When one partner has problems with a poly relationship, it can tend to negatively affect a secondary partner, creating unhappiness for everyone. Compassion demands that everyone involved work to resolve any resentment that may exist on the part of any of the members of a primary relationship toward the secondary relationship.
I have the right to have a voice in the form my relationship takes. I am a person, with my own needs and my own ideas about what’s important in my life; even when I am joining a pre-existing relationship, I have a right to have some say in the time I can spend with my lover and other things about the form and structure of that relationship. If my partners attempt to impose pre-existing agreements about the form, time, or circumstances under which I may spend time with my lover, I have a right to speak up if those agreements do not meet my needs, and I have a right to have my partner and my partner’s partner hear me and consider what I say. That doesn’t mean they have to do whatever I say, but it does mean that I can and should have a voice.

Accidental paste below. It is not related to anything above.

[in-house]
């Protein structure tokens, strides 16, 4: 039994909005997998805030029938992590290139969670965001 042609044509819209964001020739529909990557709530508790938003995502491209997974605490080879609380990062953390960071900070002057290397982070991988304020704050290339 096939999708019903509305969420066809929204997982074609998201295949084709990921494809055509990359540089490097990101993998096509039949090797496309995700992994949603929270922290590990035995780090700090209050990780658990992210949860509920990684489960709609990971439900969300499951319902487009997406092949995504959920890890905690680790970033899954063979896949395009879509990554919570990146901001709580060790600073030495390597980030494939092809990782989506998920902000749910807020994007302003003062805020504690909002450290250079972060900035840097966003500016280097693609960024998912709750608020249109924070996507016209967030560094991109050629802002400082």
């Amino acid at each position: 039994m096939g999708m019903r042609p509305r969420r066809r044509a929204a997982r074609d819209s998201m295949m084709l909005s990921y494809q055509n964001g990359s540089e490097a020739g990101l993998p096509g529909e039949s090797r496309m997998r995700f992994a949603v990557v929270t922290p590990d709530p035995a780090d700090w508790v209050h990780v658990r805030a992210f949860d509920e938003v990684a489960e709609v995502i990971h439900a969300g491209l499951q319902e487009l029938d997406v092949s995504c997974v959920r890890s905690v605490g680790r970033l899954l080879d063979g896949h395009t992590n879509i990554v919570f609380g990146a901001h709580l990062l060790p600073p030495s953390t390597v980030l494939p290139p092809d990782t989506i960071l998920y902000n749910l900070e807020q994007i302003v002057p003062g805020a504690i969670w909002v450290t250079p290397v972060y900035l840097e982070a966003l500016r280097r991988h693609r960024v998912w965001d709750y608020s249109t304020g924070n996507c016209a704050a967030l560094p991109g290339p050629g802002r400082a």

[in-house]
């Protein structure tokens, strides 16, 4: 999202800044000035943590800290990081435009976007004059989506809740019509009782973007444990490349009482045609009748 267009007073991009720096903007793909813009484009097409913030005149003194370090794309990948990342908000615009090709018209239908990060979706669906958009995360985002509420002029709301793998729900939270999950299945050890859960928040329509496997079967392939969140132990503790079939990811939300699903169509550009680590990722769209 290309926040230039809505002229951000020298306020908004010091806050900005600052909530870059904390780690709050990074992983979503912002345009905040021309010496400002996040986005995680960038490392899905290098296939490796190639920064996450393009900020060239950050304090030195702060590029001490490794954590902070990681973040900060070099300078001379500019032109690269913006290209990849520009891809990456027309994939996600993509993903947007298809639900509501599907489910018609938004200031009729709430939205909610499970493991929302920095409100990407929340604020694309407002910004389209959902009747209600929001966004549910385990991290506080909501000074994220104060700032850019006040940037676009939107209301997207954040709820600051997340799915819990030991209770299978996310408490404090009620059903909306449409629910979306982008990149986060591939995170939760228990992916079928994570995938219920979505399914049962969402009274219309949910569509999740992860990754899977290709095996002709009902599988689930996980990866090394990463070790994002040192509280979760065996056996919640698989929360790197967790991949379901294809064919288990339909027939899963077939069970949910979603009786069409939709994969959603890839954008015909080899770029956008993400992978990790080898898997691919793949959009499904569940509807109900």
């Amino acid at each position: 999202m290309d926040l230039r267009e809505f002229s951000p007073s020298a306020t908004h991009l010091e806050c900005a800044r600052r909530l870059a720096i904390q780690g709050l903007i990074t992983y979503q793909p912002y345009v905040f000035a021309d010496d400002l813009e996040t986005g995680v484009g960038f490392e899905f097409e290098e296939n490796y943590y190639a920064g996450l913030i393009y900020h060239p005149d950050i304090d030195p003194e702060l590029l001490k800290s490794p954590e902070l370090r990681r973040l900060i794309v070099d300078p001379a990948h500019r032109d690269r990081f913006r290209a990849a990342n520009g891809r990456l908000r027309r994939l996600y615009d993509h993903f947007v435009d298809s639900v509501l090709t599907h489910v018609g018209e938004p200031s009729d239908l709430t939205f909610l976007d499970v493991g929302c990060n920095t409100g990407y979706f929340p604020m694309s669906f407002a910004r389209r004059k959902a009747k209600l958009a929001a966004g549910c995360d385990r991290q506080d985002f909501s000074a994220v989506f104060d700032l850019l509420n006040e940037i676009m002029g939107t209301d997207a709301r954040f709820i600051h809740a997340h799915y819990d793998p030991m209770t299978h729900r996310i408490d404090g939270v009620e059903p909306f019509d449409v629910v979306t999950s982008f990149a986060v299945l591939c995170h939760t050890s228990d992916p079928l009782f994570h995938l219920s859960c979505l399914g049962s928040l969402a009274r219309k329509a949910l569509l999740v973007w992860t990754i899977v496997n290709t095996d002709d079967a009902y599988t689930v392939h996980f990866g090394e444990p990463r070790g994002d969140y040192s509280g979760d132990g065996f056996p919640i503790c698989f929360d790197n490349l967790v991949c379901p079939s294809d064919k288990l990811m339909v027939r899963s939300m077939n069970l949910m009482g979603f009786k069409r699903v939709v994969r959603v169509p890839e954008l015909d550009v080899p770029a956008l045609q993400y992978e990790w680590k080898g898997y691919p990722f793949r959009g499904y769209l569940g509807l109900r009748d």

Wow. Right? Franklin, that is flipping AWESOME! And that’s just an excerpt. I want to hug you SO BIG right now, Franklin! Actually, I kinda love you. 🙂
Anyway that helps put everything in context for me. Also I had great coaching training this past weekend and we discussed how we all have energy “blocks.” I tried to play out below what some possible blocks could be in this situation by any of the parties.
Limiting Belief – Something that you accept about life, about yourself, about your world, or about the people in it, that limits you in some way.
“Poly people who are not in the true primary position should be grateful for whatever they get. There are no “minimum requirements” needed or allowed for a non-primary relationship. Take what you get when you get it and be grateful.”
“Those in a secondary position or lower just have to wait their turn after the primary for however long that takes with no discussion or compromise, because their feelings do not matter as much as the primary.”
“When entering a secondary or lower relationship, one does not need to fully understand what they are signing up for, such as pre-existing or yet to made rules and agreements. They should just roll with it and wait it out indefinitely and see what happens even if they are not certain what they are ‘signing up for’ exactly.”